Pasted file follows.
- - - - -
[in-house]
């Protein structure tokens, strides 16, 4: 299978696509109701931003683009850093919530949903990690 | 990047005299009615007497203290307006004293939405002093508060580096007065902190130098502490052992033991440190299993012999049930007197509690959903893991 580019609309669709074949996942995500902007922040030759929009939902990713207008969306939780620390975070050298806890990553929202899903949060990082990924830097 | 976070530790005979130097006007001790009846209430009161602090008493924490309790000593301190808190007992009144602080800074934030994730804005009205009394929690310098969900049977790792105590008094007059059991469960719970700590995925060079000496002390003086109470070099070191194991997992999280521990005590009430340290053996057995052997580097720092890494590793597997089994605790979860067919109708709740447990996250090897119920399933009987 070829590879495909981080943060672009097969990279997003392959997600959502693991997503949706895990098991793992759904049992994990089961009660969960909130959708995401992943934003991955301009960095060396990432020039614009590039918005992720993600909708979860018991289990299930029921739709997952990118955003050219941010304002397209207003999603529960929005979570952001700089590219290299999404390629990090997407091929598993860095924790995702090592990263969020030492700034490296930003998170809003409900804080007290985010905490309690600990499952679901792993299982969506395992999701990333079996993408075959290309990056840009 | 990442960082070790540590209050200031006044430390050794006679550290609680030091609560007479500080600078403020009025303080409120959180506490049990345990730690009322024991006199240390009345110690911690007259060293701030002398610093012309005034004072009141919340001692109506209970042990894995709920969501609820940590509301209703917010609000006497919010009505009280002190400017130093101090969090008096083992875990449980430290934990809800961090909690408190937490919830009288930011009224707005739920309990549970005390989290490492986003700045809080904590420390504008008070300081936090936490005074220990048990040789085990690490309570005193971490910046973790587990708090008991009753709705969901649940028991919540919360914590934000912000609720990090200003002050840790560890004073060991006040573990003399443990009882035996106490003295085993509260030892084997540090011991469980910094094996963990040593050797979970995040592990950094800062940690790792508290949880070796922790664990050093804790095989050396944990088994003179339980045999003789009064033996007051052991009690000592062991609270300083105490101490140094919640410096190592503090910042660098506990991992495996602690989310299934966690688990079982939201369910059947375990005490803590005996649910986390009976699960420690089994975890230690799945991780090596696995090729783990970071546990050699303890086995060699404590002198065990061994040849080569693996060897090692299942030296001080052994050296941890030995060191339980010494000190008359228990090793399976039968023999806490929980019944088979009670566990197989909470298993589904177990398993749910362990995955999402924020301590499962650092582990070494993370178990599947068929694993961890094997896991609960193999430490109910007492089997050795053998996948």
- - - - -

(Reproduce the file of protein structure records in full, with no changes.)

[in-house]
């Protein structure tokens, strides 16, 4: 299978696509109701931003683009850093919530949903990690 | 990047005299009615007497203290307006004293939405002093508060580096007065902190130098502490052992033991440190299993012999049930007197509690959903893991 580019609309669709074949996942995500902007922040030759929009939902990713207008969306939780620390975070050298806890990553929202899903949060990082990924830097 | 976070530790005979130097006007001790009846209430009161602090008493924490309790000593301190808190007992009144602080800074934030994730804005009205009394929690310098969900049977790792105590008094007059059991469960719970700590995925060079000496002390003086109470070099070191194991997992999280521990005590009430340290053996057995052997580097720092890494590793597997089994605790979860067919109708709740447990996250090897119920399933009987 070829590879495909981080943060672009097969990279997003392959997600959502693991997503949706895990098991793992759904049992994990089961009660969960909130959708995401992943934003991955301009960095060396990432020039614009590039918005992720993600909708979860018991289990299930029921739709997952990118955003050219941010304002397209207003999603529960929005979570952001700089590219290299999404390629990090997407091929598993860095924790995702090592990263969020030492700034490296930003998170809003409900804080007290985010905490309690600990499952679901792993299982969506395992999701990333079996993408075959290309990056840009 | 990442960082070790540590209050200031006044430390050794006679550290609680030091609560007479500080600078403020009025303080409120959180506490049990345990730690009322024991006199240390009345110690911690007259060293701030002398610093012309005034004072009141919340001692109506209970042990894995709920969501609820940590509301209703917010609000006497919010009505009280002190400017130093101090969090008096083992875990449980430290934990809800961090909690408190937490919830009288930011009224707005739920309990549970005390989290490492986003700045809080904590420390504008008070300081936090936490005074220990048990040789085990690490309570005193971490910046973790587990708090008991009753709705969901649940028991919540919360914590934000912000609720990090200003002050840790560890004073060991006040573990003399443990009882035996106490003295085993509260030892084997540090011991469980910094094996963990040593050797979970995040592990950094800062940690790792508290949880070796922790664990050093804790095989050396944990088994003179339980045999003789009064033996007051052991009690000592062991609270300083105490101490140094919640410096190592503090910042660098506990991992495996602690989310299934966690688990079982939201369910059947375990005490803590005996649910986390009976699960420690089994975890230690799945991780090596696995090729783990970071546990050699303890086995060699404590002198065990061994040849080569693996060897090692299942030296001080052994050296941890030995060191339980010494000190008359228990090793399976039968023999806490929980019944088979009670566990197989909470298993589904177990398993749910362990995955999402924020301590499962650092582990070494993370178990599947068929694993961890094997896991609960193999430490109910007492089997050795053998996948």